- Have a plan: Create a plan that you, your partner and other caregivers feel comfortable with implementing consistently. Trying to make a plan or make decisions in the middle of the night typically doesn’t go all that well.
- Have an approximate timeline of when you need or want your baby fully sleeping in the crib: Your plan will look very different if you needed this to happen yesterday compared to someone who feels comfortable if it takes a month or two to make the transition. Matching your plan to these goals helps you have realistic expectations.
- Layer sleep associations: Before you officially start the transition from cosleeping to crib sleeping, you can start to layer sleep associations. This means using many sleep associations at one time. The goal is to be able to use some of those sleep associations during the transition to make it less of an abrupt change. Bring any sleep associations that don’t require parental involvement into the current situation. This allows your child to associate these with sleep so they have those in place before you start to remove the other unsustainable sleep associations. You can also layer other sleep associations that can happen in the crib (such as patting or back rubbing).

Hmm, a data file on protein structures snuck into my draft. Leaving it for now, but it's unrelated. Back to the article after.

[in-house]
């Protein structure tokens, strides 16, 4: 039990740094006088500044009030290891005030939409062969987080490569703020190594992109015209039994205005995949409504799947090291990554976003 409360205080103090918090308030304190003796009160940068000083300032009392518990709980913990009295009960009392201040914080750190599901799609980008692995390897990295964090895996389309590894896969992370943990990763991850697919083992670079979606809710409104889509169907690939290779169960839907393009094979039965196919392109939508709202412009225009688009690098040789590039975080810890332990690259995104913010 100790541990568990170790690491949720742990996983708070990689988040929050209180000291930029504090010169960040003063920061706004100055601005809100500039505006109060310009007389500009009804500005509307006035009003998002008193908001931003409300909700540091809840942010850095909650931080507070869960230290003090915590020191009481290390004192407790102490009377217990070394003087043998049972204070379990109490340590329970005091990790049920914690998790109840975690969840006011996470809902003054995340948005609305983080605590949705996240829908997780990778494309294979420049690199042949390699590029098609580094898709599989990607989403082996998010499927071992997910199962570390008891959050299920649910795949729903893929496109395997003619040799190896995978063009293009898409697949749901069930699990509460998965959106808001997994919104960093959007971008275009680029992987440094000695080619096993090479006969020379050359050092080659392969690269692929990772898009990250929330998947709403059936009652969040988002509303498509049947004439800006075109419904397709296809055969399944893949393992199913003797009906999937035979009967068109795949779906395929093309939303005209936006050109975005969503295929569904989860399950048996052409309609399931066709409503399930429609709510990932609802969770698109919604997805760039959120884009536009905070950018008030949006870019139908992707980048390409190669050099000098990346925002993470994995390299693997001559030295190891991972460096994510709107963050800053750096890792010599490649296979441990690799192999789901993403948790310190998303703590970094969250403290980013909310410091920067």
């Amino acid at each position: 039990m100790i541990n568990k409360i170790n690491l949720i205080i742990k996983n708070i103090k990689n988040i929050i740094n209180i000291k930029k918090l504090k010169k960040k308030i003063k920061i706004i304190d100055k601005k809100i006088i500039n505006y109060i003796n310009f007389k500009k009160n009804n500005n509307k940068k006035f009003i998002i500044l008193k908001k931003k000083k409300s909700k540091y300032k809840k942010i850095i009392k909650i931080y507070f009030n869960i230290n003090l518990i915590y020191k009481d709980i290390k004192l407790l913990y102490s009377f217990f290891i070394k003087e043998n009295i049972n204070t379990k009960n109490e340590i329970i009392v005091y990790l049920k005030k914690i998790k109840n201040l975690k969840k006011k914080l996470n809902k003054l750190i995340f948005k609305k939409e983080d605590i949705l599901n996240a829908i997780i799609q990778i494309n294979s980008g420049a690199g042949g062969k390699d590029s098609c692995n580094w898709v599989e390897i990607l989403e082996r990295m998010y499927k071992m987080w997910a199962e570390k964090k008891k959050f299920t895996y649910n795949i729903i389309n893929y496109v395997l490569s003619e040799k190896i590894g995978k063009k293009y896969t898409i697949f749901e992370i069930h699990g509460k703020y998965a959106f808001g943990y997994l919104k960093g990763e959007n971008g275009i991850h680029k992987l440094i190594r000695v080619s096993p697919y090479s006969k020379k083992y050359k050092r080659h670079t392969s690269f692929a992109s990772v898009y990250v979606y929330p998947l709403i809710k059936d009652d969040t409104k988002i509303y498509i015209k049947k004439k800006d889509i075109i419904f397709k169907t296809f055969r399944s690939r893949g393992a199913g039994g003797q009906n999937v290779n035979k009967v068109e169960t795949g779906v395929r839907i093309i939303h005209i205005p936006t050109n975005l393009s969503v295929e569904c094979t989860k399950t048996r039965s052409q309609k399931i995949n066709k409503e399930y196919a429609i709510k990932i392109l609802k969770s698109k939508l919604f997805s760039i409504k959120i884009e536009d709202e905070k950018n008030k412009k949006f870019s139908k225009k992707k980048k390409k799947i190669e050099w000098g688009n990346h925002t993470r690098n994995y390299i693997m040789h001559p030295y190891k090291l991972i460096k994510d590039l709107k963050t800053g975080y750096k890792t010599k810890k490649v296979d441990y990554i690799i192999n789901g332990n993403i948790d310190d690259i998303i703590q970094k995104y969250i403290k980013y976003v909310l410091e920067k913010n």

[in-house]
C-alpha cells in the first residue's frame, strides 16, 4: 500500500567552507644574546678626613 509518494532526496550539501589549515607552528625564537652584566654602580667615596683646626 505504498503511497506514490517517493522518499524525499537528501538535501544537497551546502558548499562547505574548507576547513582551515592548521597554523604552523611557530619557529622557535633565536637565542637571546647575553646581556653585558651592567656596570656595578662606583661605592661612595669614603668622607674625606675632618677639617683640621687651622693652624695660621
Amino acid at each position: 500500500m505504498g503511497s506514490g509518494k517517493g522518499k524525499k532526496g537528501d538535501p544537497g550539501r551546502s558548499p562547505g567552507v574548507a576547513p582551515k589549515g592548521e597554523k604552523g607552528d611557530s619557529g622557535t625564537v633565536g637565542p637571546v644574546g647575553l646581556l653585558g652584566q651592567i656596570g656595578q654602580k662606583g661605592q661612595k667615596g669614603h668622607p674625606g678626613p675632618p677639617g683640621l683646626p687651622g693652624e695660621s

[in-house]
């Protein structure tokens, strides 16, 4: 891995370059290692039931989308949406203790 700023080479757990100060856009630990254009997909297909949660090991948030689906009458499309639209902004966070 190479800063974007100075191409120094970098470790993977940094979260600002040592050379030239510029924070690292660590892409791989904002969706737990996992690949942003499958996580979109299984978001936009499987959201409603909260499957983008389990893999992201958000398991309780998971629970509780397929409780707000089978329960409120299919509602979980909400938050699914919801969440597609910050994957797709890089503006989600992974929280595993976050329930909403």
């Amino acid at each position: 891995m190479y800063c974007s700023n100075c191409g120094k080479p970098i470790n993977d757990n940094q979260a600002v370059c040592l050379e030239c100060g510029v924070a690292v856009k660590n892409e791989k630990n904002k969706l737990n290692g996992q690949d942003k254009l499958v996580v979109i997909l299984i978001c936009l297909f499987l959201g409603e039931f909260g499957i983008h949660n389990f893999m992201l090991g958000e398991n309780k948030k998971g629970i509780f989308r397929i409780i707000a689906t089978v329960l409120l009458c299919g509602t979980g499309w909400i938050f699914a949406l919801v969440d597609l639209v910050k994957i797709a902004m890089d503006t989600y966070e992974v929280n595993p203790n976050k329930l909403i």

- Focus on connection: Sleep is a separation. The opposite of separation is connection so make sure you are focusing on being present and connecting with your baby, especially in the 20 minutes or so leading up to bedtime and during your soothing bedtime routine. Fill their connection cup before sleep!
- Consistency: Stick to your plan and be consistent with the transition process, even when it’s challenging at times. (Change is hard!)
Gradual Transition from Cosleeping to Crib
This is a big change for both you and your baby. Approaching it gradually, or at least taking some gradual steps before starting sleep training, can help parents successfully make this transition. With a gradual approach, there can be more flexibility and more personalization of your family’s plan. This allows you to feel more comfortable so you can be consistent while helping your baby learn to fall asleep differently.